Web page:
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  • Net revenue from government-run lotteries, video lottery terminals (VLTs), casinos and slot machines not in casinos rose steadily from $2.73 billion in 1992, before levelling off and remaining at over $13 billion since 2005, but then dropping for the first time in 2008, to $13.67 billion from $13.70 in 2007.1
  • Net revenue from pari-mutuel betting (horse racing) dropped from $532 million to $378 million over the same period (1992 to 2008).
  • Casinos and slot machines outside casinos (mainly at racetracks) continued to increase their share of the gambling industry in 2008 (reaching 34% and 22% respectively) while revenue and representation dropped for lotteries (24%) and VLTs (20%).
  • Average gambling revenue per person 18 and over in 2008 ranged from $114 in the three territories to $825 in Saskatchewan, with a national average of $528.2
  • Compared with workers in non-gambling industries, those in gambling were more likely to be non-unionized (74% versus 69%), paid by the hour (81% versus 65%), and paid less ($19.85 hourly versus $21.30) and receiving tips at their job (33% versus 7%).
  • Men increased their share of employment in gambling industry from 35% in 1992 to 51% in 2008. Similarly the rate of full-time jobs increased from 60% to 84% between the two years.3
  • Just under half of women and men living alone reported spending money on at least one gambling activity; however, the men spent 50% more than women—$814 compared with $516.4
  • Gambling participation and expenditure rates increased with household income. For example, 34% of households with incomes of less than $20,000 gambled in 2007 and spent an average of $678, while equivalent figures for those with incomes of $80,000 or more were 58% and $798.

Tables and Charts

Table 1 Gambling revenues and profits

Table 2 Characteristics of workers

Table 3 Characteristics of jobs

Table 4 Household expenditures on gambling activities

Table 5 Household expenditure on all gambling activities by income groups, 2007

Chart A Net revenue from government-run gambling has increased steadily

Chart B Growth in gambling has leveled off

Data sources and definitions

Labour Force Survey: a monthly household survey that collects information on labour market activity, including detailed occupational and industrial classifications, from all persons 15 years and over.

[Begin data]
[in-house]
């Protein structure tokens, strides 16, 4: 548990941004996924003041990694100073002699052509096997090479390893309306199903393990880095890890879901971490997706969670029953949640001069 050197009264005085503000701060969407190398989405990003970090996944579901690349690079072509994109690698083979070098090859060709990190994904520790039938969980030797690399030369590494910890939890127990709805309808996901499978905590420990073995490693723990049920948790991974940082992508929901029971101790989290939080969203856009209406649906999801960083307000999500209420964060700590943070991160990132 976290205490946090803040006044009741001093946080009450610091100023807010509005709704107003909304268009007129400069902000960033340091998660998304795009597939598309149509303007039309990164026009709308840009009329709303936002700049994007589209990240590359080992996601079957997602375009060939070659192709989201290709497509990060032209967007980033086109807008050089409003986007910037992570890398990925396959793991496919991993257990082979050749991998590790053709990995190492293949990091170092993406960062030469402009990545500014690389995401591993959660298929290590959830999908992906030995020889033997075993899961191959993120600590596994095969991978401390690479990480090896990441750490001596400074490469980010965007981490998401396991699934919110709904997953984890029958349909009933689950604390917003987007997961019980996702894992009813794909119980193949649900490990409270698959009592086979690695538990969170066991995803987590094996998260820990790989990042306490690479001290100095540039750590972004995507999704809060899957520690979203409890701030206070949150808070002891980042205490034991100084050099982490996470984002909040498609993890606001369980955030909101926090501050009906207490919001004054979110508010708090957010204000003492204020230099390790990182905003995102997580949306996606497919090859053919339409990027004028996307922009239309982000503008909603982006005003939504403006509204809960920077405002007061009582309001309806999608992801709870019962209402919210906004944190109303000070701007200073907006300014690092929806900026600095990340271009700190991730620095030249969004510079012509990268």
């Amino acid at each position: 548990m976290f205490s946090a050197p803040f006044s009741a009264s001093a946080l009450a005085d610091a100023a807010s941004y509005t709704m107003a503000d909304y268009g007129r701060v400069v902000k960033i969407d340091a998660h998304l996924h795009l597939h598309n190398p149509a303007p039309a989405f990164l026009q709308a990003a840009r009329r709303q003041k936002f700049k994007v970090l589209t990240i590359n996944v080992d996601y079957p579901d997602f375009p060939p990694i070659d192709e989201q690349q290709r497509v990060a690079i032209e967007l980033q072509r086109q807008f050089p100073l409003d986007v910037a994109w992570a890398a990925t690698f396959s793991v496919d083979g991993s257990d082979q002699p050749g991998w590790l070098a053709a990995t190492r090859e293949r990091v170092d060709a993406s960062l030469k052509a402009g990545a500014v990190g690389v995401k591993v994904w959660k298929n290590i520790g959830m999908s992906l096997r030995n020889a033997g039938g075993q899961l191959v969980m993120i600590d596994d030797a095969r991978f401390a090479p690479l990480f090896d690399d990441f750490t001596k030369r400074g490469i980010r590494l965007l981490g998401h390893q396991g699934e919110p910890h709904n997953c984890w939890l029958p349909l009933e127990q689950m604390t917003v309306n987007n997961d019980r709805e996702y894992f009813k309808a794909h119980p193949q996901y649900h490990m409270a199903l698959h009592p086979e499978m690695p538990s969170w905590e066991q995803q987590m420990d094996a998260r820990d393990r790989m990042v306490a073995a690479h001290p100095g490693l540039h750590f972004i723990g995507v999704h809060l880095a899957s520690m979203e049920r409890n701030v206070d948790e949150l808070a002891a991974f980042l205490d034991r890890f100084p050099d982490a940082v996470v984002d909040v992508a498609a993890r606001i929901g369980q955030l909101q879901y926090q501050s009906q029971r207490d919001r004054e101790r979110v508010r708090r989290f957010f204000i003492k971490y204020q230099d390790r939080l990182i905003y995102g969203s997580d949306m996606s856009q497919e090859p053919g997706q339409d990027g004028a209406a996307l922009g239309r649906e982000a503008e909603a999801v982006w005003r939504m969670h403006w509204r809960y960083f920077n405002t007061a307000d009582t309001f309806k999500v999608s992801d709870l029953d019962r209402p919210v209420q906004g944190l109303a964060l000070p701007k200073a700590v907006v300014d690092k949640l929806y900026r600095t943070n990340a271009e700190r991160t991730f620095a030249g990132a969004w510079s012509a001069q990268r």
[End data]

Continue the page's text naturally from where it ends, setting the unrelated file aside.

National Accounts: The quarterly Income and Expenditure Accounts (IEA) is one of several programs constituting the System of National Accounts. The IEA produces detailed annual and quarterly income and expenditure accounts for all sectors of the Canadian economy, namely households, businesses, governments and non-residents.

Survey of Household Spending (SHS): an annual survey that began in 1997 and replaced the Family Expenditure Survey and the Household Facilities and Equipment Survey. The SHS collects data on expenditures, income, household facilities and equipment, and other characteristics of families and individuals living in private households.

Gambling industries: This industry group covers establishments primarily engaged in operating gambling facilities, such as casinos, bingo halls and video gaming terminals; or providing gambling services, such as lotteries and off-track betting. It excludes horse race tracks and hotels, bars and restaurants that have casinos or gambling machines on the premises.

Gambling profit: net income from provincial and territorial government-run lotteries, casinos and VLTs, after prizes and winnings, operating expenses (including wages and salaries), payments to the federal government and other overhead costs are deducted.

Gambling revenue: all money wagered on provincial and territorial government-run lotteries, casinos and VLTs, less prizes and winnings. Gambling revenue generated by and for charities and on Indian reserves is excluded.

Government casino: a government-regulated commercial casino. Permits, licences and regulations for casinos, both charity and government, vary by province. Government casinos, now permitted in several provinces, also vary by the degree of public and private involvement in their operations and management. Some government casinos are run entirely as Crown corporations, while others contract some operations—for example, maintenance, management or services—to the private sector.

Video lottery terminal (VLT): a coin-operated, free-standing, electronic game of chance. Winnings are paid out through receipts that are turned in for cash, as opposed to cash payments from slot machines. Such terminals are regulated by provincial lottery corporations.


  1. Refers to total money wagered on non-charity lotteries, casinos and VLTs, minus prizes and winnings.
  2. Survey of Household Spending (SHS) and National Accounts rankings of provincial expenditures differ, in part because the SHS includes both charity and non-charity gambling activity.
  3. Employment at racetracks and ‘racinos' (racetracks with slots and/or other gaming activities) is excluded. These activities are coded under ‘spectator sports'.
  4. New screening questions were added in 2007 to reduce response burden, but for some categories, including games of chance, the response rate was lower than expected. These screening questions will be modified for 2008. See catalogue no 62F0026M, no. 1 for more details.

For further information on any of these data, contact Katherine Marshall, Labour and Household Surveys Analysis Division. She can be reached at 613-951-6890 or